From the Shelf
After finally reading Cixin Liu's masterful The Three-Body Problem (Tor, $17.99), I was left wondering what interests me in science fiction about first contact between alien life and our own. Naturally, there is the "aliens are cool" factor. However, I'm often drawn to fiction that is more about humanity's reaction to contact than to the aliens themselves. In The Three-Body Problem, the author refers to a fictional sociologist who proposed the theory of "contact as symbol." The theory argues "that contact with an alien civilization is only a symbol or a switch. Regardless of the content of the encounter, the results would be the same.... The impact would be magnified by the lens of human mass psychology and culture until it resulted in huge, substantive influences on the progress of civilization." I'm taken by the idea that first contact will have a profound impact on people simply because they are people.
Contact (Gallery Books, $16) by Carl Sagan features a similarly grounded take on first contact--at least at first. As the evidence of extraterrestrial life becomes known, the novel spends a great deal of time on humanity's often-destructive reaction to the news, ultimately resulting in a terrible act of sabotage. Sagan is interested in how people would incorporate the knowledge of alien life into their viewpoints, particularly if they are religiously-minded. In keeping with the "contact as symbol" hypothesis, even the relatively limited contact Sagan portrays has an enormous impact.
The idea that first contact plays on human psychology is an old one, going back at least to H.G. Wells's classic War of the Worlds (Penguin Books, $9). Apart from aliens with heat-rays, a great deal of the novel is about the psychic effect of the invasion: the confusion and terror of refugees, the effects of trauma and the onset of insanity. When the aliens are finally defeated, it is thanks to disease, not human resiliency. It might be worth heeding Stephen Hawking's advice about messages from aliens: "we should be wary of answering back." --Hank Stephenson, bookseller, Flyleaf Books, Chapel Hill, N.C.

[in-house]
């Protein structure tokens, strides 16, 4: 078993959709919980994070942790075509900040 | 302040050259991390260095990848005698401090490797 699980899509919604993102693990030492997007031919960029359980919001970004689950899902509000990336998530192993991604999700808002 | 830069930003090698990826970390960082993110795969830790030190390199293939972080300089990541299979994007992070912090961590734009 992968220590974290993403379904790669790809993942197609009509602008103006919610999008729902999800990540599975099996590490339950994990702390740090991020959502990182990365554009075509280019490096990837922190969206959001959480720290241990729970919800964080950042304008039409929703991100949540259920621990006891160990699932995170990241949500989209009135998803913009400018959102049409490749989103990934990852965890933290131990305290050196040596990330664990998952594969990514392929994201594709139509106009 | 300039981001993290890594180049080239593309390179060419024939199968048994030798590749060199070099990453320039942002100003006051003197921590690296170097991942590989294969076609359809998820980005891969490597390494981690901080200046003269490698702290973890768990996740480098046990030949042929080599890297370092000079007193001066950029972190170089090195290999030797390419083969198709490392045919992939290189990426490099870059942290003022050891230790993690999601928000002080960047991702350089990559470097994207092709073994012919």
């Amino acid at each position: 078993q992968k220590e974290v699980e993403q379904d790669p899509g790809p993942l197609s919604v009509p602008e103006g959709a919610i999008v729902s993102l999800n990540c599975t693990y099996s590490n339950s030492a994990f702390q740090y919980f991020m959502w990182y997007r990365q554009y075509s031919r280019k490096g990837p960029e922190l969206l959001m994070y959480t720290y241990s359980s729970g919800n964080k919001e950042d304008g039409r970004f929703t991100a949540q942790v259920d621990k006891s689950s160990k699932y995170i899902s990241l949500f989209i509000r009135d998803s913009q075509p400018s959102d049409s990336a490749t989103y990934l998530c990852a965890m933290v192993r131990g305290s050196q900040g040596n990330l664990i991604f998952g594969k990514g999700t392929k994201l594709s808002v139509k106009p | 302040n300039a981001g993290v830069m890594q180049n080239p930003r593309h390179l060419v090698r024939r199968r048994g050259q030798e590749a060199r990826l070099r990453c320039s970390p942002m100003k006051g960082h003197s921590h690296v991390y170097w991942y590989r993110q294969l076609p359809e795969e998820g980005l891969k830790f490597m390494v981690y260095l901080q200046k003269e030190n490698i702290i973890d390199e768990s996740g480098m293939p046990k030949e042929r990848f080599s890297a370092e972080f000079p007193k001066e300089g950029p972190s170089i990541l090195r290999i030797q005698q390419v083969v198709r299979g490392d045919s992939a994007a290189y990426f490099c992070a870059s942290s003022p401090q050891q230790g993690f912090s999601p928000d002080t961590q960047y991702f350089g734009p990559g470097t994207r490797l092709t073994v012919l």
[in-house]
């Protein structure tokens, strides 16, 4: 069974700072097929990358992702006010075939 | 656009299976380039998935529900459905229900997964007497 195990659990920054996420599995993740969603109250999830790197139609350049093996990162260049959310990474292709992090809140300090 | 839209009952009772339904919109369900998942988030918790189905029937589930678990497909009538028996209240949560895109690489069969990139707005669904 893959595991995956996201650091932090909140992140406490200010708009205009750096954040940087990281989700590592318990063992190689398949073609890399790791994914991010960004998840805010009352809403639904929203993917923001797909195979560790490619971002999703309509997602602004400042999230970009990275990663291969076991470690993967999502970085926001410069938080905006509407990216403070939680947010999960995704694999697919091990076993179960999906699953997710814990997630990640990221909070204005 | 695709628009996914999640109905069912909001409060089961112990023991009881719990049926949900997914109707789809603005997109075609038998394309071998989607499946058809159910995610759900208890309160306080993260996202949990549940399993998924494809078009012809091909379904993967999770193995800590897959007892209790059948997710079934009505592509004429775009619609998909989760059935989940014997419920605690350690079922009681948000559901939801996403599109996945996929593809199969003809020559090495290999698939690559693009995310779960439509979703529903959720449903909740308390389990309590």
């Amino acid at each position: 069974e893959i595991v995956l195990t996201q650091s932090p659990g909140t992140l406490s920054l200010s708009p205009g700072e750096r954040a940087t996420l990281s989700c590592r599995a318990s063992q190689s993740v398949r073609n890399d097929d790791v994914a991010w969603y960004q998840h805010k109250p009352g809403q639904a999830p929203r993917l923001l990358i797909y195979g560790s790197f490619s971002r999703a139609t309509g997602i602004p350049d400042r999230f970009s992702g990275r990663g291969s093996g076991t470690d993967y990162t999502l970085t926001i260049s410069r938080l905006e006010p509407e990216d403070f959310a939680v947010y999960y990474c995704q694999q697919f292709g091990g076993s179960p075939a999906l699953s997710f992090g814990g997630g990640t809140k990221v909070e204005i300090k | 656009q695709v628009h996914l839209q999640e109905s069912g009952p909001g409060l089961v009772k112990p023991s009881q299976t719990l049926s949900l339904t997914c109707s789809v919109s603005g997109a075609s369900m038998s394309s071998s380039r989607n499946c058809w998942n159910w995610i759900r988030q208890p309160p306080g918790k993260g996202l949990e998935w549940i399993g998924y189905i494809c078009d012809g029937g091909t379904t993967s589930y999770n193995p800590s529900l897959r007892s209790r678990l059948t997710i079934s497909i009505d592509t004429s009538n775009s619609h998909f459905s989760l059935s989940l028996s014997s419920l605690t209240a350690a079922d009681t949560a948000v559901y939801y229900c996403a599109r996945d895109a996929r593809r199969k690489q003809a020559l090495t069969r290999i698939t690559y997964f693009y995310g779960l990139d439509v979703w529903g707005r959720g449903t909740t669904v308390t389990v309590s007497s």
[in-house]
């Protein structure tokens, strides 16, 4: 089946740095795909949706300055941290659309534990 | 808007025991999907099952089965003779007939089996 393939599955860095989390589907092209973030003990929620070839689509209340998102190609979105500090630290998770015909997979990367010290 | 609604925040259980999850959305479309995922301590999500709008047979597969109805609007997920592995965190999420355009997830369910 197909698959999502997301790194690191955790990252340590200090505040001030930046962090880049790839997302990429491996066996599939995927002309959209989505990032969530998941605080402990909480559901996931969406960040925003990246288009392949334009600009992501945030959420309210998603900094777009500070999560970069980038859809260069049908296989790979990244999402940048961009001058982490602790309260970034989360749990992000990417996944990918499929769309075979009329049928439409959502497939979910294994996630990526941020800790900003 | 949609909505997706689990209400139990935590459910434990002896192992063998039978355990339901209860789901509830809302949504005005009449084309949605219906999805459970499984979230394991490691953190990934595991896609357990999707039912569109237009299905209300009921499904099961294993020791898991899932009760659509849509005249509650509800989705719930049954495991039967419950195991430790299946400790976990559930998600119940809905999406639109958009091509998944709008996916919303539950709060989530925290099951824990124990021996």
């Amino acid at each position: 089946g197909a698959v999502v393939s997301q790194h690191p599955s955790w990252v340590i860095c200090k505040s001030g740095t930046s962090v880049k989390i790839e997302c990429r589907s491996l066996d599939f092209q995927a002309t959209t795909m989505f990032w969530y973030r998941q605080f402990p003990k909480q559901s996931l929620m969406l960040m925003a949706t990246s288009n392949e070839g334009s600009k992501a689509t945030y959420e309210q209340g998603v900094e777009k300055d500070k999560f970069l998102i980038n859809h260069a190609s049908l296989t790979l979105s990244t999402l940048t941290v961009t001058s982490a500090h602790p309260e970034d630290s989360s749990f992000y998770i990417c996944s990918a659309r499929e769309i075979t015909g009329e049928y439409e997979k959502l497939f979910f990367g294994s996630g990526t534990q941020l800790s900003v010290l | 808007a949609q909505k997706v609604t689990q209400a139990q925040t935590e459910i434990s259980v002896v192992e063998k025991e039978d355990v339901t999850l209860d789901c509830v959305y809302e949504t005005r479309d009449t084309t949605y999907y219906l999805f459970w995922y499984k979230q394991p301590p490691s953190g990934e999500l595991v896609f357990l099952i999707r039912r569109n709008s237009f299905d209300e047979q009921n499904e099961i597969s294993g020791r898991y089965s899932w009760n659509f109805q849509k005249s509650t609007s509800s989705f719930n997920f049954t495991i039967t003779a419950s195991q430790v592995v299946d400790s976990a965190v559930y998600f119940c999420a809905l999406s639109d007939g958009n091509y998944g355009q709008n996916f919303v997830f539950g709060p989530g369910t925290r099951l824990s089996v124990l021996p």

In this Issue...
by Anna Sherman
These lovely, understated ruminations on time and Tokyo will please those interested in Japanese culture, language or history--or lovers of any city, anywhere.
by Timothy Brandoff
Set in 1974, this is a searing, gritty portrait of a troubled New York City doorman who is forced to battle the demons of his life.
by Laura Vaccaro Seeger
In this delightful picture book, an unlikely friendship between a bear and a rabbit grows through a year of seasons and a slew of questions.
Review by Subjects:
From Village Books
08/19/2019 - 7:00PM
08/20/2019 - 4:00PM
08/20/2019 - 7:00PM
08/20/2019 - 10:30AM
08/20/2019 - 6:00PM
Yay!: Palindrome Construction
Oxford University Press offered tips on "how to construct palindromes."
The U.S. Postal Service will celebrate Walt Whitman's 200th birthday with a new stamp in its Literary Arts series.
In what has become a summer tradition, former President Barack Obama posted on Facebook a summary of his recent favorite reads.
Author and former crime correspondent for the Guardian Duncan Campbell picked his "top 10 true crime books."
The Gandhara Scroll, a rare 2,000-year-old text of early Buddhism, is now available online through the Library of Congress.
Rediscover: William the CuriousProlific children's book illustrator Charles Santore died on August 11 at age 84. He was best known for his interpretations of classic children's stories such as Snow White, The Night Before Christmas and Paul Revere's Ride, and for his celebrity portraits on the cover of TV Guide. Santore's honors include the Society of Illustrators' Award of Excellence and the Hamilton King Award. His works are in the collections of the Museum of Modern Art, the U.S. Department of the Interior, the Free Library of Philadelphia, the National Portrait Gallery, the Brandywine River Museum and many private collections.
In 1985, Santore was asked to illustrate a new edition of Beatrix Potter's Tales of Peter Rabbit by Running Press. The challenge of illustrating an entire book inspired him not only to continue updating children's classics, but also to write his own book. In 1997, he wrote and illustrated William the Curious: Knight of the Water Lilies, about a brave frog who opens a princess's eyes to the beauty of the natural world. It was last published in 2014 by Applesauce Press ($16.95, 9781604334746).
The Writer's Life
Amy Pixton: 10 Years of Indestructible Books for Babies
|photo: Monica Erdmann|
Amy Pixton, a mother of triplets, created Indestructibles after bits of traditional board books found their way into her babies' mouths. Pixton lives in Kansas City with her husband and their three children.